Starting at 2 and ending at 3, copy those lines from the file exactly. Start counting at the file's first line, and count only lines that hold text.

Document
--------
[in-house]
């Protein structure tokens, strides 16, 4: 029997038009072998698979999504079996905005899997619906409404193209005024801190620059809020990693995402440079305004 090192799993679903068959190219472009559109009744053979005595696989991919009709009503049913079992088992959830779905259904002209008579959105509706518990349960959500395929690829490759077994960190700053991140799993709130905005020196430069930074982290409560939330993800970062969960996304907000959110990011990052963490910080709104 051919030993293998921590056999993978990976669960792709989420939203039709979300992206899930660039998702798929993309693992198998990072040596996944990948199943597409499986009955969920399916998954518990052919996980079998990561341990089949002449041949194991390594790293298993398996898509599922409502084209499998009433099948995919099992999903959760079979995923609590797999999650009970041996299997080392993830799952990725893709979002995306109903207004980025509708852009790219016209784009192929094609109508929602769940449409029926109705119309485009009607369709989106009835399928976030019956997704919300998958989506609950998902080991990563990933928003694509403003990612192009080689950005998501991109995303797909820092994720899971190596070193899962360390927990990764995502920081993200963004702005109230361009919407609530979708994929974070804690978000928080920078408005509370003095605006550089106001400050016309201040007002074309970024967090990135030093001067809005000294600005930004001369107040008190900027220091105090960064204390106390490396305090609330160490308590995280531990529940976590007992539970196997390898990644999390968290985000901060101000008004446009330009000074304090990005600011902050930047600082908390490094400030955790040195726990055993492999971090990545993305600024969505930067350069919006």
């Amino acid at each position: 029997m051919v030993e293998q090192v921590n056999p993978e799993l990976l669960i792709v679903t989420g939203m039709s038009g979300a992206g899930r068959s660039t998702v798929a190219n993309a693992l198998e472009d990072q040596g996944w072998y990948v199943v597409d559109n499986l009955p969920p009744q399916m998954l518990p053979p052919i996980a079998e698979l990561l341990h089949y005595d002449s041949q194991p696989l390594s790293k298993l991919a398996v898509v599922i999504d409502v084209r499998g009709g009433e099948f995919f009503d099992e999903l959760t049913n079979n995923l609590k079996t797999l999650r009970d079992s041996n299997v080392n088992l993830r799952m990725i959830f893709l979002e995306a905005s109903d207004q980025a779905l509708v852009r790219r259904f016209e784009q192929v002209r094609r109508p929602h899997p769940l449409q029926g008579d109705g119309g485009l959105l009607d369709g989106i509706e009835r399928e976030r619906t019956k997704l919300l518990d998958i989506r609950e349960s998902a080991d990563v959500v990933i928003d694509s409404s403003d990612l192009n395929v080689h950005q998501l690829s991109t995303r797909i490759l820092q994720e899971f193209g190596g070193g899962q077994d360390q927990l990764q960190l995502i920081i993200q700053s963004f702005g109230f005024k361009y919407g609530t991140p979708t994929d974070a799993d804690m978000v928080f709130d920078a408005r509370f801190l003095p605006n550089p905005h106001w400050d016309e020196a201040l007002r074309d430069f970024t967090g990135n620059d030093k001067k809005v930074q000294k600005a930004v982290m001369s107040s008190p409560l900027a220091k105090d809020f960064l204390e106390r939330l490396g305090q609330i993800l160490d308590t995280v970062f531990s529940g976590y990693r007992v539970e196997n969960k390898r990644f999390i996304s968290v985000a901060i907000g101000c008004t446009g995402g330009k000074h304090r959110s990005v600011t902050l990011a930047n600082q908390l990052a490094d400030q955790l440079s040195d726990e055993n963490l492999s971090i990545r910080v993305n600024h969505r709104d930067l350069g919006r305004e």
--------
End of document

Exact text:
């Protein structure tokens, strides 16, 4: 029997038009072998698979999504079996905005899997619906409404193209005024801190620059809020990693995402440079305004 090192799993679903068959190219472009559109009744053979005595696989991919009709009503049913079992088992959830779905259904002209008579959105509706518990349960959500395929690829490759077994960190700053991140799993709130905005020196430069930074982290409560939330993800970062969960996304907000959110990011990052963490910080709104 051919030993293998921590056999993978990976669960792709989420939203039709979300992206899930660039998702798929993309693992198998990072040596996944990948199943597409499986009955969920399916998954518990052919996980079998990561341990089949002449041949194991390594790293298993398996898509599922409502084209499998009433099948995919099992999903959760079979995923609590797999999650009970041996299997080392993830799952990725893709979002995306109903207004980025509708852009790219016209784009192929094609109508929602769940449409029926109705119309485009009607369709989106009835399928976030019956997704919300998958989506609950998902080991990563990933928003694509403003990612192009080689950005998501991109995303797909820092994720899971190596070193899962360390927990990764995502920081993200963004702005109230361009919407609530979708994929974070804690978000928080920078408005509370003095605006550089106001400050016309201040007002074309970024967090990135030093001067809005000294600005930004001369107040008190900027220091105090960064204390106390490396305090609330160490308590995280531990529940976590007992539970196997390898990644999390968290985000901060101000008004446009330009000074304090990005600011902050930047600082908390490094400030955790040195726990055993492999971090990545993305600024969505930067350069919006």
């Amino acid at each position: 029997m051919v030993e293998q090192v921590n056999p993978e799993l990976l669960i792709v679903t989420g939203m039709s038009g979300a992206g899930r068959s660039t998702v798929a190219n993309a693992l198998e472009d990072q040596g996944w072998y990948v199943v597409d559109n499986l009955p969920p009744q399916m998954l518990p053979p052919i996980a079998e698979l990561l341990h089949y005595d002449s041949q194991p696989l390594s790293k298993l991919a398996v898509v599922i999504d409502v084209r499998g009709g009433e099948f995919f009503d099992e999903l959760t049913n079979n995923l609590k079996t797999l999650r009970d079992s041996n299997v080392n088992l993830r799952m990725i959830f893709l979002e995306a905005s109903d207004q980025a779905l509708v852009r790219r259904f016209e784009q192929v002209r094609r109508p929602h899997p769940l449409q029926g008579d109705g119309g485009l959105l009607d369709g989106i509706e009835r399928e976030r619906t019956k997704l919300l518990d998958i989506r609950e349960s998902a080991d990563v959500v990933i928003d694509s409404s403003d990612l192009n395929v080689h950005q998501l690829s991109t995303r797909i490759l820092q994720e899971f193209g190596g070193g899962q077994d360390q927990l990764q960190l995502i920081i993200q700053s963004f702005g109230f005024k361009y919407g609530t991140p979708t994929d974070a799993d804690m978000v928080f709130d920078a408005r509370f801190l003095p605006n550089p905005h106001w400050d016309e020196a201040l007002r074309d430069f970024t967090g990135n620059d030093k001067k809005v930074q000294k600005a930004v982290m001369s107040s008190p409560l900027a220091k105090d809020f960064l204390e106390r939330l490396g305090q609330i993800l160490d308590t995280v970062f531990s529940g976590y990693r007992v539970e196997n969960k390898r990644f999390i996304s968290v985000a901060i907000g101000c008004t446009g995402g330009k000074h304090r959110s990005v600011t902050l990011a930047n600082q908390l990052a490094d400030q955790l440079s040195d726990e055993n963490l492999s971090i990545r910080v993305n600024h969505r709104d930067l350069g919006r305004e």